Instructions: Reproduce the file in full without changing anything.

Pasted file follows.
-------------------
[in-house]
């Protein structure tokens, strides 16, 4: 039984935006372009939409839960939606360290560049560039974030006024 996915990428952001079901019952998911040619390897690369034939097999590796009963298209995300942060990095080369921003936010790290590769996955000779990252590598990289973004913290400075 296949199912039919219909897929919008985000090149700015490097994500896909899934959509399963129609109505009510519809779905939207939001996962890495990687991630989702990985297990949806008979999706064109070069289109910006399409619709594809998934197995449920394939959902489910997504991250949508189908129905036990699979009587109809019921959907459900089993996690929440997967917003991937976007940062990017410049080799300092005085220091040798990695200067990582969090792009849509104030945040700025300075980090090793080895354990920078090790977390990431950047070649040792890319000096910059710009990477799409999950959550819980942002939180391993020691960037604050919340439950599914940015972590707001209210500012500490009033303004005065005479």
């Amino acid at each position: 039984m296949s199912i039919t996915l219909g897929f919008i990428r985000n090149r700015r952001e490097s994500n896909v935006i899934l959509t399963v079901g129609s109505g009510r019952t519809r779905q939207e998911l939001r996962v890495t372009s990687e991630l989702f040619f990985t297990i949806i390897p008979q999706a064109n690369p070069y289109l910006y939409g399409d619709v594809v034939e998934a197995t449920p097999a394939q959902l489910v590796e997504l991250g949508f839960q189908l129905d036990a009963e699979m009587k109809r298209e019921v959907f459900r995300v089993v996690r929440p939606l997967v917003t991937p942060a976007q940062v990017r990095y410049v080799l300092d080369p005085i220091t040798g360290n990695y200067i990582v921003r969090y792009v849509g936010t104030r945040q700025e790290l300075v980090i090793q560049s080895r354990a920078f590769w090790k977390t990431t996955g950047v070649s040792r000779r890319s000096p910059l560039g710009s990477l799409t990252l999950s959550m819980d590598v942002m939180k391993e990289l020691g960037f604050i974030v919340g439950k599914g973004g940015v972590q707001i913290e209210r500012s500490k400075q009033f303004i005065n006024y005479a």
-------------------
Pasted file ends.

[in-house]
């Protein structure tokens, strides 16, 4: 039984935006372009939409839960939606360290560049560039974030006024 996915990428952001079901019952998911040619390897690369034939097999590796009963298209995300942060990095080369921003936010790290590769996955000779990252590598990289973004913290400075 296949199912039919219909897929919008985000090149700015490097994500896909899934959509399963129609109505009510519809779905939207939001996962890495990687991630989702990985297990949806008979999706064109070069289109910006399409619709594809998934197995449920394939959902489910997504991250949508189908129905036990699979009587109809019921959907459900089993996690929440997967917003991937976007940062990017410049080799300092005085220091040798990695200067990582969090792009849509104030945040700025300075980090090793080895354990920078090790977390990431950047070649040792890319000096910059710009990477799409999950959550819980942002939180391993020691960037604050919340439950599914940015972590707001209210500012500490009033303004005065005479």
């Amino acid at each position: 039984m296949s199912i039919t996915l219909g897929f919008i990428r985000n090149r700015r952001e490097s994500n896909v935006i899934l959509t399963v079901g129609s109505g009510r019952t519809r779905q939207e998911l939001r996962v890495t372009s990687e991630l989702f040619f990985t297990i949806i390897p008979q999706a064109n690369p070069y289109l910006y939409g399409d619709v594809v034939e998934a197995t449920p097999a394939q959902l489910v590796e997504l991250g949508f839960q189908l129905d036990a009963e699979m009587k109809r298209e019921v959907f459900r995300v089993v996690r929440p939606l997967v917003t991937p942060a976007q940062v990017r990095y410049v080799l300092d080369p005085i220091t040798g360290n990695y200067i990582v921003r969090y792009v849509g936010t104030r945040q700025e790290l300075v980090i090793q560049s080895r354990a920078f590769w090790k977390t990431t996955g950047v070649s040792r000779r890319s000096p910059l560039g710009s990477l799409t990252l999950s959550m819980d590598v942002m939180k391993e990289l020691g960037f604050i974030v919340g439950k599914g973004g940015v972590q707001i913290e209210r500012s500490k400075q009033f303004i005065n006024y005479a």